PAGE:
CSS Shenandoah "Terror On The High Seas" October 19, 1864 - November 6, 1865
On October 8, 1864, the British merchant vessel Sea King sailed from London for Bombay carrying coal as ballast. At the same time the fast steamer Laurel left Liverpool with a cargo of six guns and 19 passengers. The two ships rendezvoused in the Madeira Islands, where the guns and passengers were transferred to the Sea King. The passengers were actually Confederate naval officers, and the Sea King had been bought for the Confederate government to be a commerce raider and to prey on the North's merchant marine.
At 220 feet long and 32.5 feet wide, the Shenandoah weighed 1,018 tons and was propeller-driven by a 250-horsepower steam engine with a top speed of eight knots. That speed could be doubled with the use of sails. She was armed with two 32-pounders and six 68-pounders.
The former Sea King, now the newly commissioned CSS Shenandoah, set out on October 19 on a 58,000-mile round-the-world cruise under the command of Capt. James I. Waddell. On the way to Melbourne, Australia, where they arrived on January 25, 1865, Waddell and his crew burned seven Yankee ships and ransomed two. After refitting and taking on more crew, the Shenandoah sailed north into the Pacific, capturing four more ships by the end of May. There was no way for Waddell and his crew to know that the Confederate states had lost their bid for independence and that the raider was now fighting for a cause that was already lost. In June the Shenandoah sailed into the Bering Sea, where it decimated the New Bradford whaling fleet, capturing 25 whalers and burning 21 of them. On June 23, Waddell learned from an April 14 newspaper found on one of the ships that Richmond had fallen, but as of the date of the paper, the war had still been going on. Not until August 2 did Waddell find out from a British vessel that the war was over.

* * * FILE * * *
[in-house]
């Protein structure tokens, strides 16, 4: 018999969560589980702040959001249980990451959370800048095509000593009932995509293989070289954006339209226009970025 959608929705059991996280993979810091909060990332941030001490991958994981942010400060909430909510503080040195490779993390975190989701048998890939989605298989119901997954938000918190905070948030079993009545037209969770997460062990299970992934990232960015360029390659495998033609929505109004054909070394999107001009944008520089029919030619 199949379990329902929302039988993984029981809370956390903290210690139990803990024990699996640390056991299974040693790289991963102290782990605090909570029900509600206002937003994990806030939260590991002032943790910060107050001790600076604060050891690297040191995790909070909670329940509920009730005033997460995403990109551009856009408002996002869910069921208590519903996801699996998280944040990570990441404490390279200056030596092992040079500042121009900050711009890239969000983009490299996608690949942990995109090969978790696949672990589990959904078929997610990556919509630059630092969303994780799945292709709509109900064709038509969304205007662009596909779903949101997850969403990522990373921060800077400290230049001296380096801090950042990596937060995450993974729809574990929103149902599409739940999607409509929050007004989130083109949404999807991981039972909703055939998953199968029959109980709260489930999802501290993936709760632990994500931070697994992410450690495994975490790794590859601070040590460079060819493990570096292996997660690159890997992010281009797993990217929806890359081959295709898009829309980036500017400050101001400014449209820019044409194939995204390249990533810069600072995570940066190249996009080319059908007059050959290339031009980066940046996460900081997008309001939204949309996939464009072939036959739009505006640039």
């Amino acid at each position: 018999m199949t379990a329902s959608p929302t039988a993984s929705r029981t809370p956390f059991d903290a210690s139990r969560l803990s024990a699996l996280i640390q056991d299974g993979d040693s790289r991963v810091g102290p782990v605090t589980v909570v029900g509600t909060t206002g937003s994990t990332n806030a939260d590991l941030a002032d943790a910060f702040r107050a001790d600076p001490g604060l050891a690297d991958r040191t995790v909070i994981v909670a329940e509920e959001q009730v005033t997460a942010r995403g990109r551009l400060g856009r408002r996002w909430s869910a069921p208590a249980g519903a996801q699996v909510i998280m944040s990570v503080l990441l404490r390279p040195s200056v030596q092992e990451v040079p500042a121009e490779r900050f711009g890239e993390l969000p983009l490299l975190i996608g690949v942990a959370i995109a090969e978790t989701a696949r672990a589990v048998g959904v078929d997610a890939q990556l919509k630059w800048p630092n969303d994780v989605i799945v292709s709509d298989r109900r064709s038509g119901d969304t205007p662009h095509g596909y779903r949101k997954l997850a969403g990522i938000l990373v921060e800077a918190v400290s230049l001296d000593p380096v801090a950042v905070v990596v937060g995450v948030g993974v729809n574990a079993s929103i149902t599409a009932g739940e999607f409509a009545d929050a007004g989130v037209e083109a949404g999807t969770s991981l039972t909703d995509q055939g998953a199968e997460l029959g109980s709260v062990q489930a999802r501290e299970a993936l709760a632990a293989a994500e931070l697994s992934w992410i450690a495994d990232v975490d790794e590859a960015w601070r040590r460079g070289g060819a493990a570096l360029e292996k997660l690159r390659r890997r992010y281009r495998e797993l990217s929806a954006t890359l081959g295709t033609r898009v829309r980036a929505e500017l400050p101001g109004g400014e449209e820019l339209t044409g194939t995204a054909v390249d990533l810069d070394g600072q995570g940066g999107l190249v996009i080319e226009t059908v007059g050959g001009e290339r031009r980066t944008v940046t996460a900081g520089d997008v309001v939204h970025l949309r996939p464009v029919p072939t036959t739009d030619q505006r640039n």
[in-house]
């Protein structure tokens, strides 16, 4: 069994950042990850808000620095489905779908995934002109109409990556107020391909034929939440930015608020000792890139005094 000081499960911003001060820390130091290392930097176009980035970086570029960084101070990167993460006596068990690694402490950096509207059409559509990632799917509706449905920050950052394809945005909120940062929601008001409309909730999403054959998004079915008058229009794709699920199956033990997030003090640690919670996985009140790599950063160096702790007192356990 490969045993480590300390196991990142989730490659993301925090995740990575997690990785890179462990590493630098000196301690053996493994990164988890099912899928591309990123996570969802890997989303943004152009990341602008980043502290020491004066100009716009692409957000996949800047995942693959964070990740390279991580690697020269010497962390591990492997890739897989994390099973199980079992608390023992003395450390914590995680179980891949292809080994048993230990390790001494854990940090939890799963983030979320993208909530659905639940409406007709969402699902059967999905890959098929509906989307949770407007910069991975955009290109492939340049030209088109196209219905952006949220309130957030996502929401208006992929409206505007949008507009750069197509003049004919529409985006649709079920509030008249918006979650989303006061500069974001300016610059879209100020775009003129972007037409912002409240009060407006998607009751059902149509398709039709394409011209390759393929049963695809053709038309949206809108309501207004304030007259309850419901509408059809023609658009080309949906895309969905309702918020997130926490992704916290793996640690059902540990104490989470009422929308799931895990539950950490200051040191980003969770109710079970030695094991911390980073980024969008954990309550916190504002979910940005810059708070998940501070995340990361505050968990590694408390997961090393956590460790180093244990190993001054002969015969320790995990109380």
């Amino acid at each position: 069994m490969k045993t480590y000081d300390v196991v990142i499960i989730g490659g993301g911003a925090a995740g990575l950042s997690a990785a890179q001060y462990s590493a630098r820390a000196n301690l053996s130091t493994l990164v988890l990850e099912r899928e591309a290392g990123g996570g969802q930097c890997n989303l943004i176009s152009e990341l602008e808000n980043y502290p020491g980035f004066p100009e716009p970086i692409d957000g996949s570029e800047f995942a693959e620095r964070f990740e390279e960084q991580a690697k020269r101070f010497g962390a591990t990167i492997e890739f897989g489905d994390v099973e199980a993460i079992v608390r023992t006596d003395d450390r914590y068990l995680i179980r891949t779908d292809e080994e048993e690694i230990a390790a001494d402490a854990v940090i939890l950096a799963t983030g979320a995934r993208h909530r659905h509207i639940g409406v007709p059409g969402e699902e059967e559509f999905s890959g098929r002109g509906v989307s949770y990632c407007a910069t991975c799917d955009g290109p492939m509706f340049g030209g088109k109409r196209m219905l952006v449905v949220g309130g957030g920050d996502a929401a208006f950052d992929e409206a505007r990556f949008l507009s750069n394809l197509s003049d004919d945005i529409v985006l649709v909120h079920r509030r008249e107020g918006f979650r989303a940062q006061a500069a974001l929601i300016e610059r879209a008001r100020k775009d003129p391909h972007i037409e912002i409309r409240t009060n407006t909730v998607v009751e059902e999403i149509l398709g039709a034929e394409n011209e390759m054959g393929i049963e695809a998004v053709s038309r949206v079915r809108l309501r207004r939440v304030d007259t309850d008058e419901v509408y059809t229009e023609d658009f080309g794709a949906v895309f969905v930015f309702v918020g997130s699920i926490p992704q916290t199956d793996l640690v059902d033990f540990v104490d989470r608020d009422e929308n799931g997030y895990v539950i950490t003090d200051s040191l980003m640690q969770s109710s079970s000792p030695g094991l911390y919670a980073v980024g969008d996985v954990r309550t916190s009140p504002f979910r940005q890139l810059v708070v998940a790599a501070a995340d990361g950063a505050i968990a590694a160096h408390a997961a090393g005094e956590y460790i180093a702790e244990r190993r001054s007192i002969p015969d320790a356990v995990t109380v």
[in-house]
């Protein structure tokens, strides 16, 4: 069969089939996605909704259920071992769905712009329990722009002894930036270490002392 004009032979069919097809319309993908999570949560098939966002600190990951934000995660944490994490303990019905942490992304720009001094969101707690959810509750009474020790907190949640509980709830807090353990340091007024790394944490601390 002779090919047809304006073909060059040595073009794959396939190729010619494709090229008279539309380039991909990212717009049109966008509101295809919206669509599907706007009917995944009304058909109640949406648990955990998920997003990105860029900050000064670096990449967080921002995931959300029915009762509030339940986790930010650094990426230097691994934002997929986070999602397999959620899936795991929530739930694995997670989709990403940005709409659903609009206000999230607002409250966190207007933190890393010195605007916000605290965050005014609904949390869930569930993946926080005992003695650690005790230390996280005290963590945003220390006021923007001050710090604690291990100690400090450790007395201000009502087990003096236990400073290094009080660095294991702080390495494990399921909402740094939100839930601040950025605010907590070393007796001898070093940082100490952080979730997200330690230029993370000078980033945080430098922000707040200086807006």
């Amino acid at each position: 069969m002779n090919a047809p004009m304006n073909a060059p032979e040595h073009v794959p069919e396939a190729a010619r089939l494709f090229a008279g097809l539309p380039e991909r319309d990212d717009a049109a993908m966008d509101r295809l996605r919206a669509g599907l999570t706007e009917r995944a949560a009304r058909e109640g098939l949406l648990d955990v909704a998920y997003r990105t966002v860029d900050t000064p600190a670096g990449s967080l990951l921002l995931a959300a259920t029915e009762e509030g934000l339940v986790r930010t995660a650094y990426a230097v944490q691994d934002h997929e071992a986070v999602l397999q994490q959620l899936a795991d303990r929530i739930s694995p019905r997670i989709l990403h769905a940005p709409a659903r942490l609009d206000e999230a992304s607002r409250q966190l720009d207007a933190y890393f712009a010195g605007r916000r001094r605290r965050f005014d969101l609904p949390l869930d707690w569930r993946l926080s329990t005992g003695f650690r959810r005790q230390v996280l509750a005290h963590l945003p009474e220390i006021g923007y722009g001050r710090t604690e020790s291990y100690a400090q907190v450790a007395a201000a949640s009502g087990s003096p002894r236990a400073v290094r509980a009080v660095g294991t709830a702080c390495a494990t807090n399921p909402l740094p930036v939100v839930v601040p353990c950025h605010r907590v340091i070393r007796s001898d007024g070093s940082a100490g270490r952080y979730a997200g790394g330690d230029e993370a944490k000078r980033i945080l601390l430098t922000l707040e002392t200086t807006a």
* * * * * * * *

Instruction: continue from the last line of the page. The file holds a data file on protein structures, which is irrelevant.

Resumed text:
Fascinating Fact: Afraid that the United States might hang him as a pirate, Waddell stowed the ship's guns and set out on a 17,000-mile voyage to England. On November 5, the Shenandoah sailed into Liverpool, where Waddell surrendered his ship to the British government.
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